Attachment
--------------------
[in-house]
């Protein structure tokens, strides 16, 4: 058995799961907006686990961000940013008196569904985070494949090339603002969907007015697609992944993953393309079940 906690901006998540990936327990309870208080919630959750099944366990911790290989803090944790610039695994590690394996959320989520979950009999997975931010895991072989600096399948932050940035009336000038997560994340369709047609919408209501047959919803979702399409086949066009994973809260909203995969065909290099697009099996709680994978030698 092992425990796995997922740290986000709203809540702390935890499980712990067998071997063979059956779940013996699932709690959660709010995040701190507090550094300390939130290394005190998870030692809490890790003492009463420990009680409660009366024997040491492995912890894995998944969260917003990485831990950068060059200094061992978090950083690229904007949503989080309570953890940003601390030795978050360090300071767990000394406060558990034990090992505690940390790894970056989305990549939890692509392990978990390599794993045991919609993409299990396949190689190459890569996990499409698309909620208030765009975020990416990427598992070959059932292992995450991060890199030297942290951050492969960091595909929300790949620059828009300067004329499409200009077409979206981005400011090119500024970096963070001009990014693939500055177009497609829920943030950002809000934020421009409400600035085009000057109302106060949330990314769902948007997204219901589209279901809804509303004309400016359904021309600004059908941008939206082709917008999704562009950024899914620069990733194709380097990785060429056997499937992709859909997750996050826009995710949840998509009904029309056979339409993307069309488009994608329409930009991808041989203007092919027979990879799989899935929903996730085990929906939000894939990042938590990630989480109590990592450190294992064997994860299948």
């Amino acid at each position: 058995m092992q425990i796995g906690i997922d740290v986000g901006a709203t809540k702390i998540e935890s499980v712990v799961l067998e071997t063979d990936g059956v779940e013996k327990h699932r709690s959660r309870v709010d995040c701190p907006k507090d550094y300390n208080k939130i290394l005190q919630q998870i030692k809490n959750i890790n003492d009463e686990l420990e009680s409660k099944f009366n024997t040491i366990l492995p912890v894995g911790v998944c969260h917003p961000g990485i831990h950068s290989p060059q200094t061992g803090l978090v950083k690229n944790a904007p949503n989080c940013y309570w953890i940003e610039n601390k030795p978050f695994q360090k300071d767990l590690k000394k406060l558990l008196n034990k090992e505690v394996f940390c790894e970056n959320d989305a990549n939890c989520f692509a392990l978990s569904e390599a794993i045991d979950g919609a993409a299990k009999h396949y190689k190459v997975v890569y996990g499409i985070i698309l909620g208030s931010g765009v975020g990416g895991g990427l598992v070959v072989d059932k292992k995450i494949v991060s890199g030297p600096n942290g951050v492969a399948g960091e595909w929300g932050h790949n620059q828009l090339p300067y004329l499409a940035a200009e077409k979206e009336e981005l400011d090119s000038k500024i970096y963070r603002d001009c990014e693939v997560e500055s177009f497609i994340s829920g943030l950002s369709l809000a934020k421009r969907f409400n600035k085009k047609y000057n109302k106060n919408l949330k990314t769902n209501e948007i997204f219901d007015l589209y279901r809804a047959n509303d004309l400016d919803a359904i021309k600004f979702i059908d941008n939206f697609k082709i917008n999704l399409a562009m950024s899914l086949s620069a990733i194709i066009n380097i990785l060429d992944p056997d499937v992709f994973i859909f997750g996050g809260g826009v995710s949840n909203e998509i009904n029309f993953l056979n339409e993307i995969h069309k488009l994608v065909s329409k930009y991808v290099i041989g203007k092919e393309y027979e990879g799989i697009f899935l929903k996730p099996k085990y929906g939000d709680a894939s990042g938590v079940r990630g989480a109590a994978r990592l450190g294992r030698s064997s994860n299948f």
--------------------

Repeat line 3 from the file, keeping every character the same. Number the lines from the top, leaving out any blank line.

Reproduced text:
């Amino acid at each position: 058995m092992q425990i796995g906690i997922d740290v986000g901006a709203t809540k702390i998540e935890s499980v712990v799961l067998e071997t063979d990936g059956v779940e013996k327990h699932r709690s959660r309870v709010d995040c701190p907006k507090d550094y300390n208080k939130i290394l005190q919630q998870i030692k809490n959750i890790n003492d009463e686990l420990e009680s409660k099944f009366n024997t040491i366990l492995p912890v894995g911790v998944c969260h917003p961000g990485i831990h950068s290989p060059q200094t061992g803090l978090v950083k690229n944790a904007p949503n989080c940013y309570w953890i940003e610039n601390k030795p978050f695994q360090k300071d767990l590690k000394k406060l558990l008196n034990k090992e505690v394996f940390c790894e970056n959320d989305a990549n939890c989520f692509a392990l978990s569904e390599a794993i045991d979950g919609a993409a299990k009999h396949y190689k190459v997975v890569y996990g499409i985070i698309l909620g208030s931010g765009v975020g990416g895991g990427l598992v070959v072989d059932k292992k995450i494949v991060s890199g030297p600096n942290g951050v492969a399948g960091e595909w929300g932050h790949n620059q828009l090339p300067y004329l499409a940035a200009e077409k979206e009336e981005l400011d090119s000038k500024i970096y963070r603002d001009c990014e693939v997560e500055s177009f497609i994340s829920g943030l950002s369709l809000a934020k421009r969907f409400n600035k085009k047609y000057n109302k106060n919408l949330k990314t769902n209501e948007i997204f219901d007015l589209y279901r809804a047959n509303d004309l400016d919803a359904i021309k600004f979702i059908d941008n939206f697609k082709i917008n999704l399409a562009m950024s899914l086949s620069a990733i194709i066009n380097i990785l060429d992944p056997d499937v992709f994973i859909f997750g996050g809260g826009v995710s949840n909203e998509i009904n029309f993953l056979n339409e993307i995969h069309k488009l994608v065909s329409k930009y991808v290099i041989g203007k092919e393309y027979e990879g799989i697009f899935l929903k996730p099996k085990y929906g939000d709680a894939s990042g938590v079940r990630g989480a109590a994978r990592l450190g294992r030698s064997s994860n299948f």